After 24 hours of iptables balancing:

ppp0      Link encap:Point-to-Point Protocol
          RX bytes:1186783900 (1.1 GB)  TX bytes:1290603327 (1.2 GB)
ppp1      Link encap:Point-to-Point Protocol
          RX bytes:1109227490 (1.1 GB)  TX bytes:1140565429 (1.1 GB)


This is using inclusion rules for determining balanced traffic. These are the rules that ended up on the production server:


# Load balancing rules (Split 50/50 between fwmark 1/2)
iptables -t mangle -A balance1 -d      -j RETURN
iptables -t mangle -A balance1 -d          -j RETURN
iptables -t mangle -A balance1 -m connmark ! --mark 0 -j RETURN
iptables -t mangle -A balance1 -m state --state ESTABLISHED,RELATED -j RETURN
iptables -t mangle -A balance1 -m statistic --mode nth --every 2 --packet 0 -j CONNMARK --set-mark 1
iptables -t mangle -A balance1 -m statistic --mode nth --every 2 --packet 1 -j CONNMARK --set-mark 2

# Check to see if we have already marked a packet
iptables -t mangle -A PREROUTING  -m state --state ESTABLISHED,RELATED -j CONNMARK --restore-mark
iptables -t mangle -A OUTPUT      -m state --state ESTABLISHED,RELATED -j CONNMARK --restore-mark

# Mark incoming connections to return on the interface they came in on
iptables -t mangle -A PREROUTING          -i ppp0                     -m state --state NEW  -j CONNMARK --set-mark 1
iptables -t mangle -A PREROUTING          -i ppp1                     -m state --state NEW  -j CONNMARK --set-mark 2

# New outgoing packets
iptables -t mangle -A PREROUTING  -i eth0          -p tcp --dport  22 -m state --state NEW  -j balance1
iptables -t mangle -A PREROUTING  -i eth0          -p tcp --dport  25 -m state --state NEW  -j balance1
iptables -t mangle -A PREROUTING  -i eth0          -p tcp --dport  80 -m state --state NEW  -j balance1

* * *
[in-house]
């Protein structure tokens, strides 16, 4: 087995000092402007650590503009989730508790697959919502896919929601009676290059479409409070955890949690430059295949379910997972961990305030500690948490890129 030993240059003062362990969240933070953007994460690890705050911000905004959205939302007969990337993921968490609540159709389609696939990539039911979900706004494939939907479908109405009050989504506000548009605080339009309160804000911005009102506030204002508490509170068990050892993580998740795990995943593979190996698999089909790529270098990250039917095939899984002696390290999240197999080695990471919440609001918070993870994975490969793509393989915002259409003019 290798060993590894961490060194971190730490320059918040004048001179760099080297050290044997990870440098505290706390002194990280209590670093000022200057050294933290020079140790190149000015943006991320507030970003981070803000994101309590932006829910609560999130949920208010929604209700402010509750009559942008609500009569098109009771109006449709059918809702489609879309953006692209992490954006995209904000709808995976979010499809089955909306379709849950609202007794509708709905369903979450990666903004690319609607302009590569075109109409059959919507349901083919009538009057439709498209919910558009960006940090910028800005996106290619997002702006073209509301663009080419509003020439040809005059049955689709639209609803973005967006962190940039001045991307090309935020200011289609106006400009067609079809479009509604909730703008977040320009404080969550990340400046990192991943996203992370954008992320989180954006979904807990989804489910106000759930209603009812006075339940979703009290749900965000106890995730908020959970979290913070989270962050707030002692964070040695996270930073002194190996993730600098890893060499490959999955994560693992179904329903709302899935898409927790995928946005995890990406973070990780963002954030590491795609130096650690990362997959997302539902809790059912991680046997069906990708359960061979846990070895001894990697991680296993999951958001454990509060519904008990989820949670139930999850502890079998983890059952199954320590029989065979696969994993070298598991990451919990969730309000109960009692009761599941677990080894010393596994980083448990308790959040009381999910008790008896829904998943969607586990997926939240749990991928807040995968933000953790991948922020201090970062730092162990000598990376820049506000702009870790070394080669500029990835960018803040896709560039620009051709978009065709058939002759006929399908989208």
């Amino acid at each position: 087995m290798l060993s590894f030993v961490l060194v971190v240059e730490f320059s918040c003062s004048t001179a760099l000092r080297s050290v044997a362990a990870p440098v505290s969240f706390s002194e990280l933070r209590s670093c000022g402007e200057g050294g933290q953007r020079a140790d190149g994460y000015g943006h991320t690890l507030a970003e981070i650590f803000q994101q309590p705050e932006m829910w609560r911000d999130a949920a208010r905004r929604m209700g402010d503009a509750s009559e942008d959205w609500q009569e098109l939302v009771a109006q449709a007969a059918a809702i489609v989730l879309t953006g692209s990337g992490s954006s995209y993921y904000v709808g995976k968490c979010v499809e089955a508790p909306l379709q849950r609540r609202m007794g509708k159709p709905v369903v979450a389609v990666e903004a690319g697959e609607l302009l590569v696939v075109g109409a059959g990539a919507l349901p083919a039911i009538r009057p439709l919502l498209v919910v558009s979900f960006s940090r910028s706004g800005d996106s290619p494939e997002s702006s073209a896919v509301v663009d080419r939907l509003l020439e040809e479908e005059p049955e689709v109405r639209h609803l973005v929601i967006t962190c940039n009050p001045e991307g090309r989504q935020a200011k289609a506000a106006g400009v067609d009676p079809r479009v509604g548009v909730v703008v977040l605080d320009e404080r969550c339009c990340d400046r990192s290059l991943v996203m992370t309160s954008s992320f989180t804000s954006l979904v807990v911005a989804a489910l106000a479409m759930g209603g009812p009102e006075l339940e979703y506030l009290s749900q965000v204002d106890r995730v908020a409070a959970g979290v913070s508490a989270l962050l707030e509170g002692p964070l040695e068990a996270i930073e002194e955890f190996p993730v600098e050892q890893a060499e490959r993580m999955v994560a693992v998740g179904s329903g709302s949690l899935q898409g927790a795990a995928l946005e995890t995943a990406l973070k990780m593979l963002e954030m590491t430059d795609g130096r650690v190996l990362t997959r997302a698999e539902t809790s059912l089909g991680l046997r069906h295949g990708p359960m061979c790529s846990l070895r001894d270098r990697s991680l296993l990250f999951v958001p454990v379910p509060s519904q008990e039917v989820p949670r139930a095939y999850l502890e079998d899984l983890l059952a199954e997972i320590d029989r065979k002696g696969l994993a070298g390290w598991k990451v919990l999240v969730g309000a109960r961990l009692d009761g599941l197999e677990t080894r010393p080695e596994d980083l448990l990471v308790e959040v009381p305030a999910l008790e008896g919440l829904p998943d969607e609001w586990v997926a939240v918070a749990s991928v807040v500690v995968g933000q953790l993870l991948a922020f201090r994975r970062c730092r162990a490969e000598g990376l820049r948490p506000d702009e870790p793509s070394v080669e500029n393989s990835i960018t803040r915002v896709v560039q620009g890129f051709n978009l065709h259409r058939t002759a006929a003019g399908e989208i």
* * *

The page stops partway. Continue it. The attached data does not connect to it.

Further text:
iptables -t mangle -A PREROUTING  -i eth0          -p tcp --dport 443 -m state --state NEW  -j balance1
iptables -t mangle -A OUTPUT                       -p tcp --dport  80 -m state --state NEW  -j balance1

# Choose our route and save the mark
iptables -t mangle -A PREROUTING  -m connmark --mark 1 -j MARK --set-mark 1
iptables -t mangle -A PREROUTING  -m connmark --mark 2 -j MARK --set-mark 2
iptables -t mangle -A PREROUTING  -m state --state NEW -m connmark ! --mark 0  -j CONNMARK --save-mark


That’s all of the CONNMARK and MARK related rules I use.

The new outgoing packets section is where I choose what packets should be balanced and accounts for about 95% of our outgoing traffic.

The balance1 chain just has some checks at the beginning to catch further traffic that should not be balanced in case some rule gets messed up.

Of the new outgoing packets rules, the PREROUTE lines are for forwarded traffic and the OUTPUT rule is for traffic generated on that host by a transparent squid proxy.

Hope somebody finds that useful one day.



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Multi gateway routing with iptables and iproute2

Notes on multi gateway routing with iptables and iproute2, suggestions and corrections gladly accepted. My notes may be incomplete or just plain wrong, I pieced them together after getting it working.

Running on Ubuntu-9.10 with two internet connections ppp0 and ppp1 both with static IP’s from two different internet providers in Australia (iiNet and Internode).


Extra ip route tables per gateway.

Add tables to /etc/iproute2/rt_tables. Table names and numbers can be anything as long as they are consistent later on.

echo -e "101 connection1n102 connection2" | sudo tee -a /etc/iproute2/rt_tables

Add routes to the extra rule tables. Copy the local routes from the main table then add the default gateway specific to this connection. Replace the vars at the beginning with your relevant settings.

ip route flush table $TABLE1
ip route flush table $TABLE2
ip route show table main | grep -Ev '(^default|ppp)' | while read ROUTE ; do
    ip route add table $TABLE1 $ROUTE
    ip route add table $TABLE2 $ROUTE
ip route add table $TABLE1 $GW1 dev $DEV1 src $IP1
ip route add table $TABLE2 $GW2 dev $DEV2 src $IP2
ip route add table $TABLE1 default via $GW1
ip route add table $TABLE2 default via $GW2

ip route output:

~# ip route show dev ppp0  proto kernel  scope link  src dev ppp1  proto kernel  scope link  src dev eth0  proto kernel  scope link  src
default via dev ppp0